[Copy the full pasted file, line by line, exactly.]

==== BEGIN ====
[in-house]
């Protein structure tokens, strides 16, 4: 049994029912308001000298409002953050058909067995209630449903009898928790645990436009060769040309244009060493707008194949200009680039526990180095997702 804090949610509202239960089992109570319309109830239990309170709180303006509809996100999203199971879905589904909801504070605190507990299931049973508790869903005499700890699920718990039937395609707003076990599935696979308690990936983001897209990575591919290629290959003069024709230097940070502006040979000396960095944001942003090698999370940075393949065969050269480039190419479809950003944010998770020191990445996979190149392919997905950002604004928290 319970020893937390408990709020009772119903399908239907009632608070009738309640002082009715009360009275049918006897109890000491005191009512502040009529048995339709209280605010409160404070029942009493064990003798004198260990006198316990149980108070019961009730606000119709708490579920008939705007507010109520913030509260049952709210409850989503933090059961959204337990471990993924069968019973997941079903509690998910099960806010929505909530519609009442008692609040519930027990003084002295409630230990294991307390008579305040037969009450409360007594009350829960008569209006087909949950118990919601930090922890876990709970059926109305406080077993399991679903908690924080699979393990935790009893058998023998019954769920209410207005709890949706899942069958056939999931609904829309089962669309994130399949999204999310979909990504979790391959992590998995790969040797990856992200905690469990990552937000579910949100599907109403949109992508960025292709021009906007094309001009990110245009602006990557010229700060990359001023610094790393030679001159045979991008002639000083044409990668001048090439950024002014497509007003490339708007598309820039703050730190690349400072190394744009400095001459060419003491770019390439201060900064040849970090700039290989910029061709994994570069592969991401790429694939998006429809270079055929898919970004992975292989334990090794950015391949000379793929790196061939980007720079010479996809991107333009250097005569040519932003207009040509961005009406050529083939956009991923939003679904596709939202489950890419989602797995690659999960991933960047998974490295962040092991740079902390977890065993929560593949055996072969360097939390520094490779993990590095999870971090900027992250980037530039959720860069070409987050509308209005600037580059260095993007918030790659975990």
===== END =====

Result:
[in-house]
């Protein structure tokens, strides 16, 4: 049994029912308001000298409002953050058909067995209630449903009898928790645990436009060769040309244009060493707008194949200009680039526990180095997702 804090949610509202239960089992109570319309109830239990309170709180303006509809996100999203199971879905589904909801504070605190507990299931049973508790869903005499700890699920718990039937395609707003076990599935696979308690990936983001897209990575591919290629290959003069024709230097940070502006040979000396960095944001942003090698999370940075393949065969050269480039190419479809950003944010998770020191990445996979190149392919997905950002604004928290 319970020893937390408990709020009772119903399908239907009632608070009738309640002082009715009360009275049918006897109890000491005191009512502040009529048995339709209280605010409160404070029942009493064990003798004198260990006198316990149980108070019961009730606000119709708490579920008939705007507010109520913030509260049952709210409850989503933090059961959204337990471990993924069968019973997941079903509690998910099960806010929505909530519609009442008692609040519930027990003084002295409630230990294991307390008579305040037969009450409360007594009350829960008569209006087909949950118990919601930090922890876990709970059926109305406080077993399991679903908690924080699979393990935790009893058998023998019954769920209410207005709890949706899942069958056939999931609904829309089962669309994130399949999204999310979909990504979790391959992590998995790969040797990856992200905690469990990552937000579910949100599907109403949109992508960025292709021009906007094309001009990110245009602006990557010229700060990359001023610094790393030679001159045979991008002639000083044409990668001048090439950024002014497509007003490339708007598309820039703050730190690349400072190394744009400095001459060419003491770019390439201060900064040849970090700039290989910029061709994994570069592969991401790429694939998006429809270079055929898919970004992975292989334990090794950015391949000379793929790196061939980007720079010479996809991107333009250097005569040519932003207009040509961005009406050529083939956009991923939003679904596709939202489950890419989602797995690659999960991933960047998974490295962040092991740079902390977890065993929560593949055996072969360097939390520094490779993990590095999870971090900027992250980037530039959720860069070409987050509308209005600037580059260095993007918030790659975990």